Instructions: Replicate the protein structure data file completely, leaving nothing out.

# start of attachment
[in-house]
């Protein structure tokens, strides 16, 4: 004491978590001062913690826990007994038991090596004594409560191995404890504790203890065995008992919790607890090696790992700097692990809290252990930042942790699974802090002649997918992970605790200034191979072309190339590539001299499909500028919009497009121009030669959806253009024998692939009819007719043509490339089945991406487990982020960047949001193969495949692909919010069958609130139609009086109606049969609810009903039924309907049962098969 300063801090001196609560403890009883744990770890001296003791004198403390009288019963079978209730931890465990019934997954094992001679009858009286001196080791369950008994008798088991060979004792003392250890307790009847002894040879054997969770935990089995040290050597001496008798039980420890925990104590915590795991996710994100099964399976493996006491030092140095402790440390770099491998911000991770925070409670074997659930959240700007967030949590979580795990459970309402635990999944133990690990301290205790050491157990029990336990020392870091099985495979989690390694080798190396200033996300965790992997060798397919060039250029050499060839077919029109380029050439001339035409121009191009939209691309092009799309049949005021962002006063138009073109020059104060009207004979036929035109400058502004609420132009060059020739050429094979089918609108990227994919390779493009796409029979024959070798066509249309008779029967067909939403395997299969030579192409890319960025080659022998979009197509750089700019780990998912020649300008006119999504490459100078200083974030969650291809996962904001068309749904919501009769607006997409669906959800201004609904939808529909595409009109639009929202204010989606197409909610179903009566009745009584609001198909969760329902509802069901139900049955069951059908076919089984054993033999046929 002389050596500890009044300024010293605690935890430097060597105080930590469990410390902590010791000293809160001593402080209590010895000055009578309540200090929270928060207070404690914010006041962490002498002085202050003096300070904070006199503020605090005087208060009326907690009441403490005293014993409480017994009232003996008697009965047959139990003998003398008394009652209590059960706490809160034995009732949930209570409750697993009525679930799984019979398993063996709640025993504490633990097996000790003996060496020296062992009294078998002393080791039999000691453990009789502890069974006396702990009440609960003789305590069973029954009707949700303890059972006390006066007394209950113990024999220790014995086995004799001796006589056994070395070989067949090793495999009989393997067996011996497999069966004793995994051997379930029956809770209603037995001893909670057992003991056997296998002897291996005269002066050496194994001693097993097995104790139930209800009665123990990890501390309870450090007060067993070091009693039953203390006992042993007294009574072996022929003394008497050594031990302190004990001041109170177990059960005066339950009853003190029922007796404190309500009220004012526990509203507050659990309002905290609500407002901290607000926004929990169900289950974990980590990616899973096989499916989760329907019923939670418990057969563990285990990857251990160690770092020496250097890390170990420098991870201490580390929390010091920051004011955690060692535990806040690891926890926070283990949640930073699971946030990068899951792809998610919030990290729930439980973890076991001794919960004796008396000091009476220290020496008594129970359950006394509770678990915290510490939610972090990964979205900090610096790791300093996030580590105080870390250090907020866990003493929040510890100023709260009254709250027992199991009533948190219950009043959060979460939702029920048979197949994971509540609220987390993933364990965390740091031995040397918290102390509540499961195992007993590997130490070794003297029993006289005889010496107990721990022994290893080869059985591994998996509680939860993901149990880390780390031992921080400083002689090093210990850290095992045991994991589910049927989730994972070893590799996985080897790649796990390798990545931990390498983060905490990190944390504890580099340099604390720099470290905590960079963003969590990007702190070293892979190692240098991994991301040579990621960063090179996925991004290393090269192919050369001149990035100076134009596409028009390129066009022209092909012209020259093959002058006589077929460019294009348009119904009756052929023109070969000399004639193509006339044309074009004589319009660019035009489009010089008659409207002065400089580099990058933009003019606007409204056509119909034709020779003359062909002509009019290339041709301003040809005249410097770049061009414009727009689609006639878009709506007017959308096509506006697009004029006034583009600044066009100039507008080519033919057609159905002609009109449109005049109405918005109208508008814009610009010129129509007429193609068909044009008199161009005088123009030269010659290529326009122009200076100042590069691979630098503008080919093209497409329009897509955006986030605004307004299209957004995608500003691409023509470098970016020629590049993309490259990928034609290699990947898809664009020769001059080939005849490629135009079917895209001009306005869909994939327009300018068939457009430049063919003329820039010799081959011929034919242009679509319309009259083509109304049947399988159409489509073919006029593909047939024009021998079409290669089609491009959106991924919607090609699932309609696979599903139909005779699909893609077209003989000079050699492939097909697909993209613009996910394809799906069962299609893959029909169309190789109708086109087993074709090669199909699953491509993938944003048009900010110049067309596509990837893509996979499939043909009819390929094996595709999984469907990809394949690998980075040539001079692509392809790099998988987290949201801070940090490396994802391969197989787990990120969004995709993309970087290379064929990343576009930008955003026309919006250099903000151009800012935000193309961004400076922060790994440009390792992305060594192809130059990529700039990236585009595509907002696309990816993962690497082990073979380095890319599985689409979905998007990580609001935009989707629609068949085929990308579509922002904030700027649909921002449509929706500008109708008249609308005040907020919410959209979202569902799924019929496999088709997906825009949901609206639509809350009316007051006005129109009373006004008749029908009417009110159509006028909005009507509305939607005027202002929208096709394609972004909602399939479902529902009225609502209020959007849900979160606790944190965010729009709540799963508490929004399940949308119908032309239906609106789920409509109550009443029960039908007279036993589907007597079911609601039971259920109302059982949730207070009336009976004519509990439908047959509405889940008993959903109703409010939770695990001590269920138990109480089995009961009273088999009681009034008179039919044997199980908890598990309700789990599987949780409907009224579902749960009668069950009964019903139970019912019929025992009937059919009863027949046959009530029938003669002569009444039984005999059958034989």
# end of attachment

[in-house]
């Protein structure tokens, strides 16, 4: 004491978590001062913690826990007994038991090596004594409560191995404890504790203890065995008992919790607890090696790992700097692990809290252990930042942790699974802090002649997918992970605790200034191979072309190339590539001299499909500028919009497009121009030669959806253009024998692939009819007719043509490339089945991406487990982020960047949001193969495949692909919010069958609130139609009086109606049969609810009903039924309907049962098969 300063801090001196609560403890009883744990770890001296003791004198403390009288019963079978209730931890465990019934997954094992001679009858009286001196080791369950008994008798088991060979004792003392250890307790009847002894040879054997969770935990089995040290050597001496008798039980420890925990104590915590795991996710994100099964399976493996006491030092140095402790440390770099491998911000991770925070409670074997659930959240700007967030949590979580795990459970309402635990999944133990690990301290205790050491157990029990336990020392870091099985495979989690390694080798190396200033996300965790992997060798397919060039250029050499060839077919029109380029050439001339035409121009191009939209691309092009799309049949005021962002006063138009073109020059104060009207004979036929035109400058502004609420132009060059020739050429094979089918609108990227994919390779493009796409029979024959070798066509249309008779029967067909939403395997299969030579192409890319960025080659022998979009197509750089700019780990998912020649300008006119999504490459100078200083974030969650291809996962904001068309749904919501009769607006997409669906959800201004609904939808529909595409009109639009929202204010989606197409909610179903009566009745009584609001198909969760329902509802069901139900049955069951059908076919089984054993033999046929 002389050596500890009044300024010293605690935890430097060597105080930590469990410390902590010791000293809160001593402080209590010895000055009578309540200090929270928060207070404690914010006041962490002498002085202050003096300070904070006199503020605090005087208060009326907690009441403490005293014993409480017994009232003996008697009965047959139990003998003398008394009652209590059960706490809160034995009732949930209570409750697993009525679930799984019979398993063996709640025993504490633990097996000790003996060496020296062992009294078998002393080791039999000691453990009789502890069974006396702990009440609960003789305590069973029954009707949700303890059972006390006066007394209950113990024999220790014995086995004799001796006589056994070395070989067949090793495999009989393997067996011996497999069966004793995994051997379930029956809770209603037995001893909670057992003991056997296998002897291996005269002066050496194994001693097993097995104790139930209800009665123990990890501390309870450090007060067993070091009693039953203390006992042993007294009574072996022929003394008497050594031990302190004990001041109170177990059960005066339950009853003190029922007796404190309500009220004012526990509203507050659990309002905290609500407002901290607000926004929990169900289950974990980590990616899973096989499916989760329907019923939670418990057969563990285990990857251990160690770092020496250097890390170990420098991870201490580390929390010091920051004011955690060692535990806040690891926890926070283990949640930073699971946030990068899951792809998610919030990290729930439980973890076991001794919960004796008396000091009476220290020496008594129970359950006394509770678990915290510490939610972090990964979205900090610096790791300093996030580590105080870390250090907020866990003493929040510890100023709260009254709250027992199991009533948190219950009043959060979460939702029920048979197949994971509540609220987390993933364990965390740091031995040397918290102390509540499961195992007993590997130490070794003297029993006289005889010496107990721990022994290893080869059985591994998996509680939860993901149990880390780390031992921080400083002689090093210990850290095992045991994991589910049927989730994972070893590799996985080897790649796990390798990545931990390498983060905490990190944390504890580099340099604390720099470290905590960079963003969590990007702190070293892979190692240098991994991301040579990621960063090179996925991004290393090269192919050369001149990035100076134009596409028009390129066009022209092909012209020259093959002058006589077929460019294009348009119904009756052929023109070969000399004639193509006339044309074009004589319009660019035009489009010089008659409207002065400089580099990058933009003019606007409204056509119909034709020779003359062909002509009019290339041709301003040809005249410097770049061009414009727009689609006639878009709506007017959308096509506006697009004029006034583009600044066009100039507008080519033919057609159905002609009109449109005049109405918005109208508008814009610009010129129509007429193609068909044009008199161009005088123009030269010659290529326009122009200076100042590069691979630098503008080919093209497409329009897509955006986030605004307004299209957004995608500003691409023509470098970016020629590049993309490259990928034609290699990947898809664009020769001059080939005849490629135009079917895209001009306005869909994939327009300018068939457009430049063919003329820039010799081959011929034919242009679509319309009259083509109304049947399988159409489509073919006029593909047939024009021998079409290669089609491009959106991924919607090609699932309609696979599903139909005779699909893609077209003989000079050699492939097909697909993209613009996910394809799906069962299609893959029909169309190789109708086109087993074709090669199909699953491509993938944003048009900010110049067309596509990837893509996979499939043909009819390929094996595709999984469907990809394949690998980075040539001079692509392809790099998988987290949201801070940090490396994802391969197989787990990120969004995709993309970087290379064929990343576009930008955003026309919006250099903000151009800012935000193309961004400076922060790994440009390792992305060594192809130059990529700039990236585009595509907002696309990816993962690497082990073979380095890319599985689409979905998007990580609001935009989707629609068949085929990308579509922002904030700027649909921002449509929706500008109708008249609308005040907020919410959209979202569902799924019929496999088709997906825009949901609206639509809350009316007051006005129109009373006004008749029908009417009110159509006028909005009507509305939607005027202002929208096709394609972004909602399939479902529902009225609502209020959007849900979160606790944190965010729009709540799963508490929004399940949308119908032309239906609106789920409509109550009443029960039908007279036993589907007597079911609601039971259920109302059982949730207070009336009976004519509990439908047959509405889940008993959903109703409010939770695990001590269920138990109480089995009961009273088999009681009034008179039919044997199980908890598990309700789990599987949780409907009224579902749960009668069950009964019903139970019912019929025992009937059919009863027949046959009530029938003669002569009444039984005999059958034989």